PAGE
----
Ford C-Max MPG Revision Hurt Sales Substantially
Following the downward revision of the Ford C-Max Hybrid fuel economy rating, sales of the hatchback hybrid have fallen nearly 50% in just a year. This has Ford rolling out some generous incentives to get sales moving again, though it might not be enough in the face of growing competition.
Initially rated at 47 MPG in both city and highway driving, Ford aggressively went after the Toyota Prius in a bid to increase its share of the hybrid market. The scheme worked initially as the C-Max launched to great fanfare, but it wasn’t long after sales began that the facade started to crack though. Consumer Reports was one of the first to call out Ford on the less-than-advertised fuel economy in not just the C-Max, but the Ford Fusion Hybrid as well.
This launched a spate of lawsuits, and Ford responded by lowering the advertised fuel economy down to 45 city and 40 highway for a combined rating of 43 MPG in both the Fusion and C-Max models. Much like Hyundai before it, the Blue Oval attempted to soothe hurt feelings by sending owners a chunky check, but the damage has already been done.
Through March of this year, Ford has sold just 3,933 C-Max Hybrids, a 54% decline from the same quarter last year. To help get buyers into the C-Max, Ford is offering $1,000 cash and 1.9% financing for 60 months on 2014 models. Those wanting an even better deal can get $1,250 off of a leftover 2013 model, with 0% financing for up to 72 months.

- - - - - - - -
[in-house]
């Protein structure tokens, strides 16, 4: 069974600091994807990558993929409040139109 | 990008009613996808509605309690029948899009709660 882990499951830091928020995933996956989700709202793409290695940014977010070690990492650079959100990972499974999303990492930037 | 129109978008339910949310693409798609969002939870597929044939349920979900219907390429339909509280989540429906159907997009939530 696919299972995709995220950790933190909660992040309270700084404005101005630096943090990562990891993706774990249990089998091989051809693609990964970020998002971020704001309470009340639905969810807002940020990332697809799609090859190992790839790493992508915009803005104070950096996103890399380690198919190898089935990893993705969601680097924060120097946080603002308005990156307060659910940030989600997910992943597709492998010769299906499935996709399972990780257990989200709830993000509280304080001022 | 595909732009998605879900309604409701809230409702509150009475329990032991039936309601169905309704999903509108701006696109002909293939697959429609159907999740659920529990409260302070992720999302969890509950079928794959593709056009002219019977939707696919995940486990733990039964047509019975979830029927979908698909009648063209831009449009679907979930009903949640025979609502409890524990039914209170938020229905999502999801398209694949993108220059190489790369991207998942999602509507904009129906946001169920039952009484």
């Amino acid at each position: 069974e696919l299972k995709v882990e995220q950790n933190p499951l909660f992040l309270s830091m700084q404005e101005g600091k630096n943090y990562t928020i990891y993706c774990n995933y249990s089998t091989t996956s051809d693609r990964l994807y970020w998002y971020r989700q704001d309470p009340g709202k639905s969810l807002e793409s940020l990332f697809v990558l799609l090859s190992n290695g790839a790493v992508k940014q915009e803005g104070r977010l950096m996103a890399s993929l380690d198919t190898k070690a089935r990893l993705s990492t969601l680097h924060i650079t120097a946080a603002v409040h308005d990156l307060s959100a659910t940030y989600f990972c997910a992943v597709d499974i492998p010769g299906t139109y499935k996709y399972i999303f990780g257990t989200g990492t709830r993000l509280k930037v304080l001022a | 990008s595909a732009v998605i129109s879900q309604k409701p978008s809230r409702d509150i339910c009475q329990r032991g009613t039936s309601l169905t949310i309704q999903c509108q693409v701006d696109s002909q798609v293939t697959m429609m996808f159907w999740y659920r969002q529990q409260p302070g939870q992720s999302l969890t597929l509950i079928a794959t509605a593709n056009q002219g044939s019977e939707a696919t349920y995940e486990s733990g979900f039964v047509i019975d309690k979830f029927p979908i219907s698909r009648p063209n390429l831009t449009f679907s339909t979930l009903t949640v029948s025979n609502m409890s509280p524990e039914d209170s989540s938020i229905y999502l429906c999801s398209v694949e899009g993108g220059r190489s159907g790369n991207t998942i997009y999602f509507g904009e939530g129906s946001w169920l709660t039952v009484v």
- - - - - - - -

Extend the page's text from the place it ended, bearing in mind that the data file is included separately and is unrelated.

Unfortunately, it isn’t just competitors that are stealing C-Max sales either. Many Ford dealers are reporting that customers are gravitating towards the Fusion Hybrid by a factor of three or four to one, as the payments are similar and the Fusion is a larger car. The only reason to consider a C-Max is for the still-excellent Energi plug-in hybrid model, or because you absolutely have to have a hatchback.
Ford learned a hard lesson when it comes to MPG numbers with the C-Max. Better to under-promise and over-deliver, as now Ford is stuck trying to sell a car consumers seem to have rejected. One thing’s for sure; the C-Max isn’t the Prius-fighter Ford promised.
Source: Automotive News